Reclamation negotiates draft interim concession contracts with potential contractors;  purchased picnic tables, fire rings, and upright BBQ's to replace Pensus personal property; installed six double-vault concrete toilets at Steele Canyon, Spanish Flat, and Putah Canyon; installed six aluminum courtesy docks at Steele Canyon, Spanish Flat, and Putah Canyon Recreation Areas; and funded a $128,760 contract to provide private security services for Putah Canyon, Monticello Shores, and Berryessa Point Recreation Areas.

January 17, 2013

Reclamation holds a public meeting to discuss the establishment of a Community Forum. Forum created and held six Lake Berryessa Community Forum meetings during 2013.

May 1, 2013

Reclamation executes an interim contract with John and Linda Frazier to operate Markley Cove Resort. Contract had the unique and inconsistent provision, not allowed in any previous contract nor included in the previous bids invoking Public Law 96-375, that any company winning a future bid or buying Markley Cove would have to pay for the assessed value of the facilities (approximately $6M). 

May, 2013

Reclamation executes an interim contract with Pleasure Cove Marina, LLC, to operate Steele Canyon and Spanish Flat Recreation Areas, and with Royal Elk Park Management to operate Putah Canyon Recreation Area.

September - October, 2013

Reclamation prepares a Market Development Plan, Conceptual Site Plans, Conceptual Designs, and Potential Market Demand and Financial Feasibility Analysis for five concession areas.

September 11, 2013

Reclamation awards a contract to design and install three RV Dump Stations in Steele Canyon, Spanish Flat, and Putah Canyon Recreation Areas and to design and install a water distribution system at Putah Canyon Recreation Area.

January, 2014

Reclamation releases preliminary conceptual site diagrams for Steele Canyon, Spanish Flat, Berryessa Point, Monticello Shores, and Putah Canyon and held a public workshop to gather input on the draft plans.

July, 2015

Reclamation releases Concession Bid Prospectus.

February, 2016

Reclamation announces that no successful bids were received in response to the Prospectus for the development and long-term management of five concession areas at Lake Berryessa (Putah Canyon, Spanish Flat, Monticello Shores, Berryessa Point and Steele Canyon recreation areas). 

March 2, 2016

Reclamation holds Community Forum Public Meeting to explain results of failed bid process and faces intense vocal criticism from the attendees. Provides several potential alternative future actions. No communication from Reclamation since then.

March, 2016

Lake Berryessa News begins Renaissance Lake Berryessa campaign to return management of Lake Berryessa to Napa County.

April, 2016

Reclamation informs interim concessioners for three recreation areas that their contracts may be extended up to two years.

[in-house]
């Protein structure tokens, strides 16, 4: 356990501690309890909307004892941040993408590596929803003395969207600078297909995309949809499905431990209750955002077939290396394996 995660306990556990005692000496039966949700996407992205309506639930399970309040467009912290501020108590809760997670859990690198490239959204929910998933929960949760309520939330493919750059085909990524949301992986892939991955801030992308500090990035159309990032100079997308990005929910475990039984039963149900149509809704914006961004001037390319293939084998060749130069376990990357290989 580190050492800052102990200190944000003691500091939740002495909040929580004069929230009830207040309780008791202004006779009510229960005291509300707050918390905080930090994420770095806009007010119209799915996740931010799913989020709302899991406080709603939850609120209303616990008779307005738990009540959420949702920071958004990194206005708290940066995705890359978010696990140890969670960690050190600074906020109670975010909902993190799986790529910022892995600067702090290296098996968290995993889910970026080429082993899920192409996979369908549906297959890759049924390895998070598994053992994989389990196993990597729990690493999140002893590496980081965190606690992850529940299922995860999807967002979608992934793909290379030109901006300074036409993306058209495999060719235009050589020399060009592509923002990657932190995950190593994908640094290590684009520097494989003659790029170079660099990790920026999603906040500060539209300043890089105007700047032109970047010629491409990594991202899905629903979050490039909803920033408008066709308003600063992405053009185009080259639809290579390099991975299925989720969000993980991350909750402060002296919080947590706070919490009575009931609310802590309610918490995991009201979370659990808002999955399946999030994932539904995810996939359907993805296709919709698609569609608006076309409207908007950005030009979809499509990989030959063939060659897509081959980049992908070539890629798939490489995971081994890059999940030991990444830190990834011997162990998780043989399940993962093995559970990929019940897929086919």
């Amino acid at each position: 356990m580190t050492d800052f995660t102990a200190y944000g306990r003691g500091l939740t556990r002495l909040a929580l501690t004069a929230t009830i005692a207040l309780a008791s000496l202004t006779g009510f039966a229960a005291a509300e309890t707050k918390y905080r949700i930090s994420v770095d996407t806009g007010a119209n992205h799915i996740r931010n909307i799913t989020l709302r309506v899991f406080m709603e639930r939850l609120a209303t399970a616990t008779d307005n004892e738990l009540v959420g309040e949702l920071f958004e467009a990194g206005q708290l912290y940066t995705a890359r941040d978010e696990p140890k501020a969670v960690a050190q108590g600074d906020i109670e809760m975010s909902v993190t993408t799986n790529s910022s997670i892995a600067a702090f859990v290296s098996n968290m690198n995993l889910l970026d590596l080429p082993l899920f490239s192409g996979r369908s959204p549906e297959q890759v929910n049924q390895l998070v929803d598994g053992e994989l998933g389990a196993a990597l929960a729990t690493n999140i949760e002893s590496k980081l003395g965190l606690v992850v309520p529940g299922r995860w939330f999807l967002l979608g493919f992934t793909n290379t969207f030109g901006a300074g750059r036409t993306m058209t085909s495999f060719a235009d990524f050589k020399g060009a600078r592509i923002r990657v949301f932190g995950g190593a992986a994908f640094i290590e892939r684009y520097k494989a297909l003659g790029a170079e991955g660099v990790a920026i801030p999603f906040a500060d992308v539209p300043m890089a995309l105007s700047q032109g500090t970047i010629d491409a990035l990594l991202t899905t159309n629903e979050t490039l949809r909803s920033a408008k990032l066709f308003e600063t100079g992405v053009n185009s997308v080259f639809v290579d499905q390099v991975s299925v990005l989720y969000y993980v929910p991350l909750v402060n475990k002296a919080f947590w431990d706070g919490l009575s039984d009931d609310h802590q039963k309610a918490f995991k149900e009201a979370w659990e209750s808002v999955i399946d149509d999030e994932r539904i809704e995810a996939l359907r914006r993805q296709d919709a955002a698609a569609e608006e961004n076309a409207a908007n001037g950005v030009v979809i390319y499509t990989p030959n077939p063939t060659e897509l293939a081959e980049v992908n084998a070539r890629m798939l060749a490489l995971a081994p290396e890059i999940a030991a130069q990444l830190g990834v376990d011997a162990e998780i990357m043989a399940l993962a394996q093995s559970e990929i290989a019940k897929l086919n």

May 20, 2016

Reclamation releases Markley Cove Bid Prospectus several months late.

May, 2016

Lake Berryessa News: “A Path Forward To Revitalize Lake Berryessa: Fire The Feds!”

June, 2016

Lake Berryessa News: “Letter to the Federal Government: Get Out of Lake Berryessa!”

June, 2016

Napa County Supervisors direct staff to enter into negotiations for a Managing Partner Agreement between the County and Reclamation for the management of Lake Berryessa.

January, 2017

Napa County Supervisors direct staff to sign a Memorandum of Understanding with Reclamation and a contract with Ragatz Sedgwick Realty who will assist the County in identifying interested concession partners by marketing the opportunity to the resort community and performing a feasibility analysis to determine the best use of each site.


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Editor's Note: In my research of the history of Lake Berryessa I came upon this interesting 45-year old Oakland Tribune article. It discusses the turmoil of the early '70s which led to Napa County giving management of the lake back to the Bureau of Reclamation in 1975. I'm sure many local people will remember these times. It appears the federal government was no more competent then than it is now. This was the period which spawned "The Big Lie" about the lake which was  used again in the 2000s and led to the present situation.

 

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County, Lake Businesses Losing in Lake Berryessa Fuss

By Norm Hannon, Oakland Tribune, Saturday, November 27, 1971

“Pat Botts has completely stymied the government,” says Napa County Administrator Al Haberger, a little helplessly. “Don’t say one person can’t do anything,” he goes on with grudging admiration. “She has raised hell. She’s brought in Nader’s Raiders, Senator Tunney, an the General Accounting Office. The federal bureaucracy is incapable of making a decision because of Pat Botts,” he concludes.

Mrs. Botts is the Lake Berryessa real estate agent and antique dealer who for a number of years has been blasting the way Napa County has been running things at Lake Berryessa, the popular 25-square mile reservoir which it took over in 1958 from the Bureau of Reclamation.

So far her efforts have resulted in:

·       A moratorium on any further development by the seven concessionaires at the lake whose mobile home developments and docks cover substantial areas west and south sides.

·       A broadside in Ralph Nader’s report, “Power and Land in California,” charging misuse of government land.

·       A report by the National Park Service, issued last month, recommending that it take over and operate Berryessa as a National Recreation Area, which would push Napa County out of the picture and conceivably wipe out the concessionaires.